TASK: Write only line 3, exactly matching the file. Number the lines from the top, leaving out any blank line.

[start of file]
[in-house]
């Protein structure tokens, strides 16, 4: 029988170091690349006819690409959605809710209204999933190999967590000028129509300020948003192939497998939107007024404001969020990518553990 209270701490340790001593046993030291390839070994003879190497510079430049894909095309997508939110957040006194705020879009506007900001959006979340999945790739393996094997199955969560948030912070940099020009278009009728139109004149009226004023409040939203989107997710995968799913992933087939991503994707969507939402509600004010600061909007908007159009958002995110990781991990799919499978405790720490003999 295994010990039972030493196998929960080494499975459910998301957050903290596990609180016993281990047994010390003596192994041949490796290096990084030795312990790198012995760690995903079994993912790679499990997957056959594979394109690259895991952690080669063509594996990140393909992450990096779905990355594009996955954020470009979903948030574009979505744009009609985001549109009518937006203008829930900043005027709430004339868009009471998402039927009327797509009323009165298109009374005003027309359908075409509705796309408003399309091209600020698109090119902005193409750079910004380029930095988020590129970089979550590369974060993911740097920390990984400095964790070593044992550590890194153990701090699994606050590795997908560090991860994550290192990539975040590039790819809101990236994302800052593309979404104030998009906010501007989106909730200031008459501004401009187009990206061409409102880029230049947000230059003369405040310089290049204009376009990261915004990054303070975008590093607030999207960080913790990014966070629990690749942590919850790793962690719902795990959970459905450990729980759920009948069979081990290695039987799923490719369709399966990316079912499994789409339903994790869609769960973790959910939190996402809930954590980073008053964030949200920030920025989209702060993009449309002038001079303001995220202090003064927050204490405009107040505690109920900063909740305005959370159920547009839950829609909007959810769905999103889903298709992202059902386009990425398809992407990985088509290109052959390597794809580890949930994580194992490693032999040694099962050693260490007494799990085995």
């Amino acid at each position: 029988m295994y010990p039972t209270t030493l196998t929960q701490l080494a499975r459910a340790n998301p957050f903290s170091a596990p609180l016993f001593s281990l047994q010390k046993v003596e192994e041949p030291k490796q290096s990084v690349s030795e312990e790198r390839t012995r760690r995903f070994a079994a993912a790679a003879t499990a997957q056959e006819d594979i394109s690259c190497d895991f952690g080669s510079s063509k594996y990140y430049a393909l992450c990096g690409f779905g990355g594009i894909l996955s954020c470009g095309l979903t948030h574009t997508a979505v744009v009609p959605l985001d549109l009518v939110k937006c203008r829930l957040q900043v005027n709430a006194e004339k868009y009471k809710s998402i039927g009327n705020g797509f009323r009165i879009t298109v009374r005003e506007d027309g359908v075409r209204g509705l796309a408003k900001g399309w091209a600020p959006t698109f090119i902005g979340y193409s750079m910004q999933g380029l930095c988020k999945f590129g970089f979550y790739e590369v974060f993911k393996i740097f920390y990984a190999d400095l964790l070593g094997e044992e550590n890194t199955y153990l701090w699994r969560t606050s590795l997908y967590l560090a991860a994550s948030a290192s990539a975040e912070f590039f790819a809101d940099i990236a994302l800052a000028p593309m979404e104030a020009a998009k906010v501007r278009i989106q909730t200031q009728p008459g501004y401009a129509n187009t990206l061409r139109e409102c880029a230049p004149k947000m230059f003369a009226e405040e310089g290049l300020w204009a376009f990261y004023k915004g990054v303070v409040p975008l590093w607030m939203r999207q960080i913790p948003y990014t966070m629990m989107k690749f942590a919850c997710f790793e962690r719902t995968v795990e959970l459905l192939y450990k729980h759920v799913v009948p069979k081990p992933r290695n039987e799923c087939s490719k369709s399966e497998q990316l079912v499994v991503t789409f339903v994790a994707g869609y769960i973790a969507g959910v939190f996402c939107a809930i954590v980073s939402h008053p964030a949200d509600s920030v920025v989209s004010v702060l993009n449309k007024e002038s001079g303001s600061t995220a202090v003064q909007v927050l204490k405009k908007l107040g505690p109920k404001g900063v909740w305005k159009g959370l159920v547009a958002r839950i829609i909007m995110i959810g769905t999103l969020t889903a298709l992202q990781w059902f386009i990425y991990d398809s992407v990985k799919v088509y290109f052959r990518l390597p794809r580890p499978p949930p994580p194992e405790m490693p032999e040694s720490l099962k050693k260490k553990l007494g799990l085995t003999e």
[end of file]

């Amino acid at each position: 029988m295994y010990p039972t209270t030493l196998t929960q701490l080494a499975r459910a340790n998301p957050f903290s170091a596990p609180l016993f001593s281990l047994q010390k046993v003596e192994e041949p030291k490796q290096s990084v690349s030795e312990e790198r390839t012995r760690r995903f070994a079994a993912a790679a003879t499990a997957q056959e006819d594979i394109s690259c190497d895991f952690g080669s510079s063509k594996y990140y430049a393909l992450c990096g690409f779905g990355g594009i894909l996955s954020c470009g095309l979903t948030h574009t997508a979505v744009v009609p959605l985001d549109l009518v939110k937006c203008r829930l957040q900043v005027n709430a006194e004339k868009y009471k809710s998402i039927g009327n705020g797509f009323r009165i879009t298109v009374r005003e506007d027309g359908v075409r209204g509705l796309a408003k900001g399309w091209a600020p959006t698109f090119i902005g979340y193409s750079m910004q999933g380029l930095c988020k999945f590129g970089f979550y790739e590369v974060f993911k393996i740097f920390y990984a190999d400095l964790l070593g094997e044992e550590n890194t199955y153990l701090w699994r969560t606050s590795l997908y967590l560090a991860a994550s948030a290192s990539a975040e912070f590039f790819a809101d940099i990236a994302l800052a000028p593309m979404e104030a020009a998009k906010v501007r278009i989106q909730t200031q009728p008459g501004y401009a129509n187009t990206l061409r139109e409102c880029a230049p004149k947000m230059f003369a009226e405040e310089g290049l300020w204009a376009f990261y004023k915004g990054v303070v409040p975008l590093w607030m939203r999207q960080i913790p948003y990014t966070m629990m989107k690749f942590a919850c997710f790793e962690r719902t995968v795990e959970l459905l192939y450990k729980h759920v799913v009948p069979k081990p992933r290695n039987e799923c087939s490719k369709s399966e497998q990316l079912v499994v991503t789409f339903v994790a994707g869609y769960i973790a969507g959910v939190f996402c939107a809930i954590v980073s939402h008053p964030a949200d509600s920030v920025v989209s004010v702060l993009n449309k007024e002038s001079g303001s600061t995220a202090v003064q909007v927050l204490k405009k908007l107040g505690p109920k404001g900063v909740w305005k159009g959370l159920v547009a958002r839950i829609i909007m995110i959810g769905t999103l969020t889903a298709l992202q990781w059902f386009i990425y991990d398809s992407v990985k799919v088509y290109f052959r990518l390597p794809r580890p499978p949930p994580p194992e405790m490693p032999e040694s720490l099962k050693k260490k553990l007494g799990l085995t003999e």